Autism Awareness – A is for Again and Again and Again

Do you know someone with autism?  April is Autism Awareness Month and if you read my post from yesterday  you may already know that I have a 15 year old with autism .  If not, it’s here.  In it I wrote my version of an acronym for the word autism.  My goal for the entire month is to write posts that will raise awareness, make you laugh, or teach you something along the way through telling stories of our everyday life as a family with autism.  Today, I want to elaborate on the “a” in my acronym which was again and again and again.  This is a trait in my son for sure and probably a trait in many children on the autism spectrum.  They need to hear things, see things or do things repeatedly.  Sometimes it is for self-stimulatory reasons and other times it might be for comfort.  In Cody’s case, depending on the day, it could be a combination of the two. 
I will share a few examples here with you of what this behavior looks like in our home. 

~Every weekday morning we go through the same “script” before he leaves for school.  He asks where I am going.  I tell him.  He asks “why?”  I respond.  Then he asks the same for every member of the family.(it’s a good thing there are only 3 of us other than him or it could take a while).  The answers are pretty much the same every day, but he just needs to go through this process and somehow, I think, it puts his mind at ease.  He leaves for school on a happy note.

~Another example is when he watches a video that he enjoys.  He will watch it over and over again.  Play, rewind.  Play, rewind.  We have gone through several VCRs(you know those machines that played “tapes” for movies), a couple of DVD players and lost a few movies along the way.  Now much of what he watches is internet based, so we have to gently remind him that the constant button pushing isn’t good for his computer.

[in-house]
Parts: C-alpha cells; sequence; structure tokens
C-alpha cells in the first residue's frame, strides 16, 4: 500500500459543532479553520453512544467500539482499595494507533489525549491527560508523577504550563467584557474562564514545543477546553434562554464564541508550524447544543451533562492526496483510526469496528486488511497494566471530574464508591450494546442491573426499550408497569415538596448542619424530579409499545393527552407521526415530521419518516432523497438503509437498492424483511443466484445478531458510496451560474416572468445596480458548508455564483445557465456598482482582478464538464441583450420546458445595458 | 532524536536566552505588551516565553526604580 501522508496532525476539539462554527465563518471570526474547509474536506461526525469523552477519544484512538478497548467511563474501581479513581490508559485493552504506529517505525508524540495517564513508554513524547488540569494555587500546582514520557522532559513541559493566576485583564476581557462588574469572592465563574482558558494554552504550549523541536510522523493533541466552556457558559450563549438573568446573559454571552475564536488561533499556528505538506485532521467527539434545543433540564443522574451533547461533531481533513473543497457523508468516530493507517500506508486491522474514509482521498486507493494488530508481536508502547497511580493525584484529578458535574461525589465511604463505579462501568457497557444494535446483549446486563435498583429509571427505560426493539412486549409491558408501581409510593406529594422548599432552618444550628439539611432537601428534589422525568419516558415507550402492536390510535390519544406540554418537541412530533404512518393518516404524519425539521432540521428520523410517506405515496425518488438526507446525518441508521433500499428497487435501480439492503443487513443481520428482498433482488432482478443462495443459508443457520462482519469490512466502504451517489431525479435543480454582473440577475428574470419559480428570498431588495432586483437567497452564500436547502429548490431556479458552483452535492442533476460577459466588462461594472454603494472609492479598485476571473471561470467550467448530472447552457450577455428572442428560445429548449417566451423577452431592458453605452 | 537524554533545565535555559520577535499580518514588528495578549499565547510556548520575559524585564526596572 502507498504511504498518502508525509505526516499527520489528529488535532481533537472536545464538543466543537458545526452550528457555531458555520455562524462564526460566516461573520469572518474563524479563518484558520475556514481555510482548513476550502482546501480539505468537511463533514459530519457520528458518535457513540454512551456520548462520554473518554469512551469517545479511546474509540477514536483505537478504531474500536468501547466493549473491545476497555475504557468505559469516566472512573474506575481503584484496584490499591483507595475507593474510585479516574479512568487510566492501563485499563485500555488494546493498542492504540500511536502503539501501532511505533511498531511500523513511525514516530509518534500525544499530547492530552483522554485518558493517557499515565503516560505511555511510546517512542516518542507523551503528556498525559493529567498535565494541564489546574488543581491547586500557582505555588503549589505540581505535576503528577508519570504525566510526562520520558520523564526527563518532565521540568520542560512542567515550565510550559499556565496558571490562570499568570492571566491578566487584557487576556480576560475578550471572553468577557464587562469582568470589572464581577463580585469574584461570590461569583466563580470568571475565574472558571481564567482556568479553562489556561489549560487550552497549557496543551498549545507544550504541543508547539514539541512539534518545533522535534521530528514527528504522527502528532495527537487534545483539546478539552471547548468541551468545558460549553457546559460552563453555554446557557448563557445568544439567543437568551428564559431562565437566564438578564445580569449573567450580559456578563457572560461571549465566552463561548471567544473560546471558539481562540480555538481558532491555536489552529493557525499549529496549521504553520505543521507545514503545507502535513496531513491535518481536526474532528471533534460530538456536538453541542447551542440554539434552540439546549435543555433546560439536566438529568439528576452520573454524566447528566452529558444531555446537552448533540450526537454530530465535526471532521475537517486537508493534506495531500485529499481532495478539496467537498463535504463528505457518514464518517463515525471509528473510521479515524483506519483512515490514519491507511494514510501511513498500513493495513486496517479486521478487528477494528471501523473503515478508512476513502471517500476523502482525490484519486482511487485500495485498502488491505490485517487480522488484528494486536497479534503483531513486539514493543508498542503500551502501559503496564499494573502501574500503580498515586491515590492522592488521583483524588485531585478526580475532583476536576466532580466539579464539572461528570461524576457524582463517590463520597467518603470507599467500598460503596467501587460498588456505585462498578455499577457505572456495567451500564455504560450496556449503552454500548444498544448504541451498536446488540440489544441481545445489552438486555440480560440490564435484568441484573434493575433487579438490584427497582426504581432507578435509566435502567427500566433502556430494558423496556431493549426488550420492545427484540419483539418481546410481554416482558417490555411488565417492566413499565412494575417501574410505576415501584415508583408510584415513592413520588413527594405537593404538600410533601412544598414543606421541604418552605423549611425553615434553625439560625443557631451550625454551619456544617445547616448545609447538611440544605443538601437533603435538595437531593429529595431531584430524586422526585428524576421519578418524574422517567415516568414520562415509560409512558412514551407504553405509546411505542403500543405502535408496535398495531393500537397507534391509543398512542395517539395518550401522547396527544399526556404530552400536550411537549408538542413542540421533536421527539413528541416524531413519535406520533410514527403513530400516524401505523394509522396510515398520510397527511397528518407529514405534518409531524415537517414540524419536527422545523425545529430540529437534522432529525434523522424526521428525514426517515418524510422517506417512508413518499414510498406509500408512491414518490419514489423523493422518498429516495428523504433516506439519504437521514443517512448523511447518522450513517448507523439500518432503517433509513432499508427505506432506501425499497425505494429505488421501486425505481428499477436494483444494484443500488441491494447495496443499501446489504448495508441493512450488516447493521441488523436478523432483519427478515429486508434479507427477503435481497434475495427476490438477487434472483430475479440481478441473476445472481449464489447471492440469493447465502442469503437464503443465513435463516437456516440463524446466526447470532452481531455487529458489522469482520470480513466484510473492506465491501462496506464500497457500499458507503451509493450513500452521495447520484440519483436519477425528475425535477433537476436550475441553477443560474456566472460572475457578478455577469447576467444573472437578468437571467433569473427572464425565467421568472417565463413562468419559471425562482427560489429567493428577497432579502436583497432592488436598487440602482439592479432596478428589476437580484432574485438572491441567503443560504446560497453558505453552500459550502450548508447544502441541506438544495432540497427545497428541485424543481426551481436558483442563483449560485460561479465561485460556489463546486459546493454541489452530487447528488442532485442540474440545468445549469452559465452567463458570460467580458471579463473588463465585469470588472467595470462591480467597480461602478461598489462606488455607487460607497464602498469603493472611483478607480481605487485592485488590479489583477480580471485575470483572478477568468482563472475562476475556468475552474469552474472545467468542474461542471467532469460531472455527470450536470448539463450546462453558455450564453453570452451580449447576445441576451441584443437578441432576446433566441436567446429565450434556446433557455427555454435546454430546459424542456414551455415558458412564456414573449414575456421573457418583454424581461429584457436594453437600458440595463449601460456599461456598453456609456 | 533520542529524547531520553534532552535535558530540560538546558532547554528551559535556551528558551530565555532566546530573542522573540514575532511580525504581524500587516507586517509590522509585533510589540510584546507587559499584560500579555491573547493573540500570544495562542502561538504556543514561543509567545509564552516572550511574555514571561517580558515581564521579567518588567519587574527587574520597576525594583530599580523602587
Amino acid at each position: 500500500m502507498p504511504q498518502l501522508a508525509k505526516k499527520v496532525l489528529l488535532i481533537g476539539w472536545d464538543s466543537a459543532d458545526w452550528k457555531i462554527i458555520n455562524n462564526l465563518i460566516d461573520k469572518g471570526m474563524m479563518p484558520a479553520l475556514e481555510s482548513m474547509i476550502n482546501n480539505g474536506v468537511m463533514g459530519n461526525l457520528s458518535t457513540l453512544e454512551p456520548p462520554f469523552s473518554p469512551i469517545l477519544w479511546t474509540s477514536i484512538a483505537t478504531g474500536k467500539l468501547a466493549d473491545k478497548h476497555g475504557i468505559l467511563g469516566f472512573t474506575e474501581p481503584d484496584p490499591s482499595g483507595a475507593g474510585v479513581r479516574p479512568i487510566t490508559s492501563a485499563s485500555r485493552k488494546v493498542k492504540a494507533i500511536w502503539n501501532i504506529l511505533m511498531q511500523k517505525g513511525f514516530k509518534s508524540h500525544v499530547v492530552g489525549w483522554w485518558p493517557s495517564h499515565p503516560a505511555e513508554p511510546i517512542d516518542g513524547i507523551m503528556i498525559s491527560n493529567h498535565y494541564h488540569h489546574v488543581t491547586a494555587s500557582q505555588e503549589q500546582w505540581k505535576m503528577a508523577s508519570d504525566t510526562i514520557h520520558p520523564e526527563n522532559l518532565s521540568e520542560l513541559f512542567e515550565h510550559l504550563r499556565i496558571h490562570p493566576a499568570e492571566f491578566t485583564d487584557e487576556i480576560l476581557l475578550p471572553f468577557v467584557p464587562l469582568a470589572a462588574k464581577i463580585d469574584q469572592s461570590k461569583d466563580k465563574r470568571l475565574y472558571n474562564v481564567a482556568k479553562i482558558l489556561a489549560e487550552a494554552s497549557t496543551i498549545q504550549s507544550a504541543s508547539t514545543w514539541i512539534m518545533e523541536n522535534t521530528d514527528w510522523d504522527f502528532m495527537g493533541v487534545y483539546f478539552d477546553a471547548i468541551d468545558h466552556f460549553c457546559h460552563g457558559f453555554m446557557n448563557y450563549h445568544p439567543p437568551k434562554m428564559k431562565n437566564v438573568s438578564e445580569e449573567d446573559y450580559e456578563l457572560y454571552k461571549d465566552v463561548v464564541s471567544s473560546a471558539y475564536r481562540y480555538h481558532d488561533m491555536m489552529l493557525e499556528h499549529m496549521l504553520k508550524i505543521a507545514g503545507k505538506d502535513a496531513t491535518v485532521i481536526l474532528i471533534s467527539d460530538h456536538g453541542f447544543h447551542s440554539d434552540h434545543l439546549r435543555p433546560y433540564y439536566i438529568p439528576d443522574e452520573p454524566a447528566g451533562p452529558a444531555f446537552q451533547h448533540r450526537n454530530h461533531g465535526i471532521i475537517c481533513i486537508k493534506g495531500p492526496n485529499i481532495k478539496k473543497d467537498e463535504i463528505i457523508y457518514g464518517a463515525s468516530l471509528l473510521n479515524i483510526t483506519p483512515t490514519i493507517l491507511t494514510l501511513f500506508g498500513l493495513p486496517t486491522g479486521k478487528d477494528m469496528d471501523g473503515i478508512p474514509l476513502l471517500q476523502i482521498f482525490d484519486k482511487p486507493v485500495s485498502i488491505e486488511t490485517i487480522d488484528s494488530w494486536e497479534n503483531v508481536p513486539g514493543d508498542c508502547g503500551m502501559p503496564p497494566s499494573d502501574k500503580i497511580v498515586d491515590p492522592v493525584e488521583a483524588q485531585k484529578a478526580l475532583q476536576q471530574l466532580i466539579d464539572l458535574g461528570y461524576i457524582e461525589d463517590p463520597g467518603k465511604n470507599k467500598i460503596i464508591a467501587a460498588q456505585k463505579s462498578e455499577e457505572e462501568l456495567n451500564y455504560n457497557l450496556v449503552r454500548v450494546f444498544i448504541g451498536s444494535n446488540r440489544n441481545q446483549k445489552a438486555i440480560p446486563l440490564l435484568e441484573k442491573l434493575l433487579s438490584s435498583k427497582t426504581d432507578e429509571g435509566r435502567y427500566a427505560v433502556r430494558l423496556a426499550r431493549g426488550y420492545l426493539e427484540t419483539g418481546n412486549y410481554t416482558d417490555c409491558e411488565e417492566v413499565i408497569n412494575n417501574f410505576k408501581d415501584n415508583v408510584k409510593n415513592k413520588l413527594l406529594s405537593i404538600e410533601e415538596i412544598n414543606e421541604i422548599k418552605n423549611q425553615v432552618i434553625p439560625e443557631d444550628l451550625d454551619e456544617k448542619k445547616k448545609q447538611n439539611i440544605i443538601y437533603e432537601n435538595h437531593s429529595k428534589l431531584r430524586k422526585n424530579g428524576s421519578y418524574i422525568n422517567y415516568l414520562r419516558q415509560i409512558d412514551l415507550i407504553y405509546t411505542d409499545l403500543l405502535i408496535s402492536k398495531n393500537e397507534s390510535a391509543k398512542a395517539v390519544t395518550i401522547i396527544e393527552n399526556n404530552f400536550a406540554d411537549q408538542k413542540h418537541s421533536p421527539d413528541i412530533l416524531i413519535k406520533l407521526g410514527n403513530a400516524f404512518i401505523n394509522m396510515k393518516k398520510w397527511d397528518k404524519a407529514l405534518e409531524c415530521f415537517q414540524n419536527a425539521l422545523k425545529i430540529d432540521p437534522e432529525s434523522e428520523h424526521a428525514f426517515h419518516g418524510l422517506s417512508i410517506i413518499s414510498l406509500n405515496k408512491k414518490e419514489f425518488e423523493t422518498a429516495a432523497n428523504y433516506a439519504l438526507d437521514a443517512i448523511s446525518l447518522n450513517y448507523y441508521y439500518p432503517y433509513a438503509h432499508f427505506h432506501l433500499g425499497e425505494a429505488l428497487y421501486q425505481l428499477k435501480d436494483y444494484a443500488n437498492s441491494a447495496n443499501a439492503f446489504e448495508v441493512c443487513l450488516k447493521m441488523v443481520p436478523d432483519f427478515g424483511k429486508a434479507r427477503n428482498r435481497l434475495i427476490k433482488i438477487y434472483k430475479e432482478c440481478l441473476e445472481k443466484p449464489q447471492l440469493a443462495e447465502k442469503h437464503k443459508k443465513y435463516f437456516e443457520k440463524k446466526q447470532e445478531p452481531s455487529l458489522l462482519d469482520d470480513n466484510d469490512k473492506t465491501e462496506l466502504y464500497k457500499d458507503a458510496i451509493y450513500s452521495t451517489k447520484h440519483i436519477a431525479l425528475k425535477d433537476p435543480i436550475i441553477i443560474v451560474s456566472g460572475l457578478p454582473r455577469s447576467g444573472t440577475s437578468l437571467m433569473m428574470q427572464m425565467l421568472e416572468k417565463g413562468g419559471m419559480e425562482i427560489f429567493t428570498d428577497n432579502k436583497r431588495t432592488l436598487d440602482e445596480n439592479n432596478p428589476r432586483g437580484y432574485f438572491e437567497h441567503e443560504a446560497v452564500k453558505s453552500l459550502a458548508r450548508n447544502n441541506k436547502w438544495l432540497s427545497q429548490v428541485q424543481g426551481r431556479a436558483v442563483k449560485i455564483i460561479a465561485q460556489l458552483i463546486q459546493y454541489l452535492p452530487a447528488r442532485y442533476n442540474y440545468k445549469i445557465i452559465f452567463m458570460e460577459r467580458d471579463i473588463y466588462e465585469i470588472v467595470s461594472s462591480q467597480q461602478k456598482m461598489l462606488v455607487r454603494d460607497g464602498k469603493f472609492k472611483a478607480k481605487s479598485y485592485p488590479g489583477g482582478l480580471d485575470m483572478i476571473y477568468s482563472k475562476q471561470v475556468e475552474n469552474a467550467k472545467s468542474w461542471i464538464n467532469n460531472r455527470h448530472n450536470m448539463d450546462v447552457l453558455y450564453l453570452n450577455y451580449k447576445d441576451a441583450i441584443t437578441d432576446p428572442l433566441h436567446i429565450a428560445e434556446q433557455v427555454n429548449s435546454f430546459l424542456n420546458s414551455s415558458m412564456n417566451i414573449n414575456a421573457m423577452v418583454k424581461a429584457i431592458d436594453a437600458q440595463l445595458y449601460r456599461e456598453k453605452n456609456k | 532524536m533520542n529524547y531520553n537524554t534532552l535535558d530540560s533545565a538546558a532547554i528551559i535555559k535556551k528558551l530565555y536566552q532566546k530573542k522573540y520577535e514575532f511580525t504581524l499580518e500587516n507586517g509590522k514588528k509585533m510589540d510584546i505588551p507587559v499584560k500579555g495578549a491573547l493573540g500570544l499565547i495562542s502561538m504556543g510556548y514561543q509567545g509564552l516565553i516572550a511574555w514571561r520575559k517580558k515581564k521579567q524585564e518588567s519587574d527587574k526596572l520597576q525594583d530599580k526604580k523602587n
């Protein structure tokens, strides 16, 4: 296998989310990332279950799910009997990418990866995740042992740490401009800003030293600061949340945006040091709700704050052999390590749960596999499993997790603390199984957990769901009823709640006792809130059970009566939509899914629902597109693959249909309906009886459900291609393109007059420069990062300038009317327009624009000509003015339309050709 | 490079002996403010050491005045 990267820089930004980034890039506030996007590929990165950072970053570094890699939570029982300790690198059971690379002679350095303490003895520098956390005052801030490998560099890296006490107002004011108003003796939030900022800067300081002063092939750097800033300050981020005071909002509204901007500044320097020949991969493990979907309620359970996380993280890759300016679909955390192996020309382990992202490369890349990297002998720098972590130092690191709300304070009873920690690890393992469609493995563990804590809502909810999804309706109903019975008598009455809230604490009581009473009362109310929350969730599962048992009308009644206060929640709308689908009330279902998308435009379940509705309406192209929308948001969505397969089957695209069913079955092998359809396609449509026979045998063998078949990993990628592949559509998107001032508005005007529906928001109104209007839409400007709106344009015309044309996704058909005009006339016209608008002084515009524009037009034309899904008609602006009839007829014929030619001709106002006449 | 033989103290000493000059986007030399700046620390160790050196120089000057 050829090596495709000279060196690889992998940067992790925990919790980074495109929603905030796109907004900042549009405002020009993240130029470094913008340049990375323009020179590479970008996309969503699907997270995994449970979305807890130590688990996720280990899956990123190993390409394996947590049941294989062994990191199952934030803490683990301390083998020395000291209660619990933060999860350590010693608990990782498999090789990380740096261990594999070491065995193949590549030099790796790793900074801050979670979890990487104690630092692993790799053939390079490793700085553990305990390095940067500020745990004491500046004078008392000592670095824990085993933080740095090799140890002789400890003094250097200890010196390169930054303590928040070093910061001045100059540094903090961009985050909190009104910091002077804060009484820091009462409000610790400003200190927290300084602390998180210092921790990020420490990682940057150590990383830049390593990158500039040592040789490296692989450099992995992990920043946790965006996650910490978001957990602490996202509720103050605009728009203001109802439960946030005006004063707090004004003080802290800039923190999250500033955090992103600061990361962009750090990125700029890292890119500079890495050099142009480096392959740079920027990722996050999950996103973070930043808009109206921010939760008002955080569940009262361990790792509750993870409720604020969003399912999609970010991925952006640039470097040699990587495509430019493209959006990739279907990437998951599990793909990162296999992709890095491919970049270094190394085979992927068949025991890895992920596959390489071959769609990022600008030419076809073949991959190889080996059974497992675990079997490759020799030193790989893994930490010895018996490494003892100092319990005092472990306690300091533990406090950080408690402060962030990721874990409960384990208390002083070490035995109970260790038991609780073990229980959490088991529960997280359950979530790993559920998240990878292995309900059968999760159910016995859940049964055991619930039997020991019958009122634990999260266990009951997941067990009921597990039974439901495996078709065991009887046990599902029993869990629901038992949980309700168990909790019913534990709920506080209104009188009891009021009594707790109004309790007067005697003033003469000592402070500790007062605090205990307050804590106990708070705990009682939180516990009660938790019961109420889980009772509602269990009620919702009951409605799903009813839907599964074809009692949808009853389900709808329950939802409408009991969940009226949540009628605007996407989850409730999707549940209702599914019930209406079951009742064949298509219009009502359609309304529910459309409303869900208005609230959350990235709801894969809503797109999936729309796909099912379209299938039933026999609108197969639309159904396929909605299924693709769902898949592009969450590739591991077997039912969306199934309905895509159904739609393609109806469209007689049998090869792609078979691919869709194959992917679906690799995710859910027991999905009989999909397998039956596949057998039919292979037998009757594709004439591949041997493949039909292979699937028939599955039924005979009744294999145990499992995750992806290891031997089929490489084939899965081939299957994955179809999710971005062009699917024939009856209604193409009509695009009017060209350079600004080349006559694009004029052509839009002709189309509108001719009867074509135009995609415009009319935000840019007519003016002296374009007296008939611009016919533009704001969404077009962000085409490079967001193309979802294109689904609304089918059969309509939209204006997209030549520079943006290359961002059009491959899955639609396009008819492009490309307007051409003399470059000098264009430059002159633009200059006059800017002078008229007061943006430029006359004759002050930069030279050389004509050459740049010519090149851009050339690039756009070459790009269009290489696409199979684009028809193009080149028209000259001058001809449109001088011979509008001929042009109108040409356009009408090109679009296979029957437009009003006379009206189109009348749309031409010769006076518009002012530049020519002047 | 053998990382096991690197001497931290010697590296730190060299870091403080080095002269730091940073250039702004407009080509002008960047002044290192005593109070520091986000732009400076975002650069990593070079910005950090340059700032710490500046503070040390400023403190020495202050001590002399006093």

~Another repetitive behavior of Cody’s is rocking.  Sometimes you think that the chair he is in will go right through the wall behind him because of his rocking.  Unfortunately, this is a strong internal need for him so as much as we constantly remind him he has to slow it down, it really is difficult for him. We like our furniture, though, so we do have to be firm sometimes.  You would think he’d sleep better at night with this kind of physical movement so much of the day, but he doesn’t. (that’s a post for another day) Something that is similar to the rocking movement is hand flapping.  If you have been around a child with autism chances are, you have seen one or both of these self-stimulatory types of behavior.  Again, I don’t know how Cody isn’t exhausted at the end of the day.  I have  literally sat and done the hand flapping motion for about 30 seconds(if that) and it wears me out. (okay, so I am out of shape, but you get the point)
So, there’s your glimpse for the day, into our world as it pertains to autism.  For us, it has just become our normal since Cody is now 15 years old, but for someone looking in from the outside, it can all look very odd.  I hope I have given you a little insight to take away for the time you are in the presence of someone on the autism spectrum.


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